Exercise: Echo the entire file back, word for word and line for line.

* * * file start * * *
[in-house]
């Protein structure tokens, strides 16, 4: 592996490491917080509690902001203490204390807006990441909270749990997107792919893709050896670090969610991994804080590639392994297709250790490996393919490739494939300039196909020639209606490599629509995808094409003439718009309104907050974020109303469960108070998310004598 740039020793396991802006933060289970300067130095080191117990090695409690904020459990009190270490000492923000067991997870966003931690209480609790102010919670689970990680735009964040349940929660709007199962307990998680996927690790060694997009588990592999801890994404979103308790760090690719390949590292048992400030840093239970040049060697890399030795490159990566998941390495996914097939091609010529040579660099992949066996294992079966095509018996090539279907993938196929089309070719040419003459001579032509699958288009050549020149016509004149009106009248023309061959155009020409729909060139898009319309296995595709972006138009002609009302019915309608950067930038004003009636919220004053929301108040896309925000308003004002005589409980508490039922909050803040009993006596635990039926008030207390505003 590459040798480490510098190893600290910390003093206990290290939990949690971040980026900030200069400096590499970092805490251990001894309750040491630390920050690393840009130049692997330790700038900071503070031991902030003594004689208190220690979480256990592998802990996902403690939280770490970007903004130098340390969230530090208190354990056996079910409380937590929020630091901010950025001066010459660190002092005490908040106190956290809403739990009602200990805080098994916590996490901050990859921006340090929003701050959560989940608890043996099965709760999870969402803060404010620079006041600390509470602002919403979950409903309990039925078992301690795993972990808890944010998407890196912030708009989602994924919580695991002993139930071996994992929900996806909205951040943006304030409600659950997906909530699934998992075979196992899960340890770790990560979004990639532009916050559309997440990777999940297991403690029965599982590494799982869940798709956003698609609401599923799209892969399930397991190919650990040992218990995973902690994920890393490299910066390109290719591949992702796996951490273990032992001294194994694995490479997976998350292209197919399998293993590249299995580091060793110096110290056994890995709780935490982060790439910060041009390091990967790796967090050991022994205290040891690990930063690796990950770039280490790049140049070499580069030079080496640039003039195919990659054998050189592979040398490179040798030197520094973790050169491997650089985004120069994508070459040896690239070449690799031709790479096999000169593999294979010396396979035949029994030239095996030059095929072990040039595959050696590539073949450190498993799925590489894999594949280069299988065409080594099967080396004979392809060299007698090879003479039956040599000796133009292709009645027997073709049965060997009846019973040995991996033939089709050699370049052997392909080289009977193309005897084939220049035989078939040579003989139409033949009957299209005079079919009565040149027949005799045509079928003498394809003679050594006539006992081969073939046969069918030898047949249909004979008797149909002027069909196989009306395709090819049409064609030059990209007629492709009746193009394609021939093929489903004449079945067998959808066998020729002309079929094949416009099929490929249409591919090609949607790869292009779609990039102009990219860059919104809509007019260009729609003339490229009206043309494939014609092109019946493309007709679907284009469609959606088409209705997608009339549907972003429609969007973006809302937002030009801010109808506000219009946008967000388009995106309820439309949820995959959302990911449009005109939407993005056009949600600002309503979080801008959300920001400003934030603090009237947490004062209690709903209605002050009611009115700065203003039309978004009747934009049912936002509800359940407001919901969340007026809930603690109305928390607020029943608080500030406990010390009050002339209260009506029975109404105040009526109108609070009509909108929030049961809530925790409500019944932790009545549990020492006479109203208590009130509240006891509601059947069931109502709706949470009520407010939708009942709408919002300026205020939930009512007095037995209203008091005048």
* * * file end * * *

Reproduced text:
[in-house]
């Protein structure tokens, strides 16, 4: 592996490491917080509690902001203490204390807006990441909270749990997107792919893709050896670090969610991994804080590639392994297709250790490996393919490739494939300039196909020639209606490599629509995808094409003439718009309104907050974020109303469960108070998310004598 740039020793396991802006933060289970300067130095080191117990090695409690904020459990009190270490000492923000067991997870966003931690209480609790102010919670689970990680735009964040349940929660709007199962307990998680996927690790060694997009588990592999801890994404979103308790760090690719390949590292048992400030840093239970040049060697890399030795490159990566998941390495996914097939091609010529040579660099992949066996294992079966095509018996090539279907993938196929089309070719040419003459001579032509699958288009050549020149016509004149009106009248023309061959155009020409729909060139898009319309296995595709972006138009002609009302019915309608950067930038004003009636919220004053929301108040896309925000308003004002005589409980508490039922909050803040009993006596635990039926008030207390505003 590459040798480490510098190893600290910390003093206990290290939990949690971040980026900030200069400096590499970092805490251990001894309750040491630390920050690393840009130049692997330790700038900071503070031991902030003594004689208190220690979480256990592998802990996902403690939280770490970007903004130098340390969230530090208190354990056996079910409380937590929020630091901010950025001066010459660190002092005490908040106190956290809403739990009602200990805080098994916590996490901050990859921006340090929003701050959560989940608890043996099965709760999870969402803060404010620079006041600390509470602002919403979950409903309990039925078992301690795993972990808890944010998407890196912030708009989602994924919580695991002993139930071996994992929900996806909205951040943006304030409600659950997906909530699934998992075979196992899960340890770790990560979004990639532009916050559309997440990777999940297991403690029965599982590494799982869940798709956003698609609401599923799209892969399930397991190919650990040992218990995973902690994920890393490299910066390109290719591949992702796996951490273990032992001294194994694995490479997976998350292209197919399998293993590249299995580091060793110096110290056994890995709780935490982060790439910060041009390091990967790796967090050991022994205290040891690990930063690796990950770039280490790049140049070499580069030079080496640039003039195919990659054998050189592979040398490179040798030197520094973790050169491997650089985004120069994508070459040896690239070449690799031709790479096999000169593999294979010396396979035949029994030239095996030059095929072990040039595959050696590539073949450190498993799925590489894999594949280069299988065409080594099967080396004979392809060299007698090879003479039956040599000796133009292709009645027997073709049965060997009846019973040995991996033939089709050699370049052997392909080289009977193309005897084939220049035989078939040579003989139409033949009957299209005079079919009565040149027949005799045509079928003498394809003679050594006539006992081969073939046969069918030898047949249909004979008797149909002027069909196989009306395709090819049409064609030059990209007629492709009746193009394609021939093929489903004449079945067998959808066998020729002309079929094949416009099929490929249409591919090609949607790869292009779609990039102009990219860059919104809509007019260009729609003339490229009206043309494939014609092109019946493309007709679907284009469609959606088409209705997608009339549907972003429609969007973006809302937002030009801010109808506000219009946008967000388009995106309820439309949820995959959302990911449009005109939407993005056009949600600002309503979080801008959300920001400003934030603090009237947490004062209690709903209605002050009611009115700065203003039309978004009747934009049912936002509800359940407001919901969340007026809930603690109305928390607020029943608080500030406990010390009050002339209260009506029975109404105040009526109108609070009509909108929030049961809530925790409500019944932790009545549990020492006479109203208590009130509240006891509601059947069931109502709706949470009520407010939708009942709408919002300026205020939930009512007095037995209203008091005048």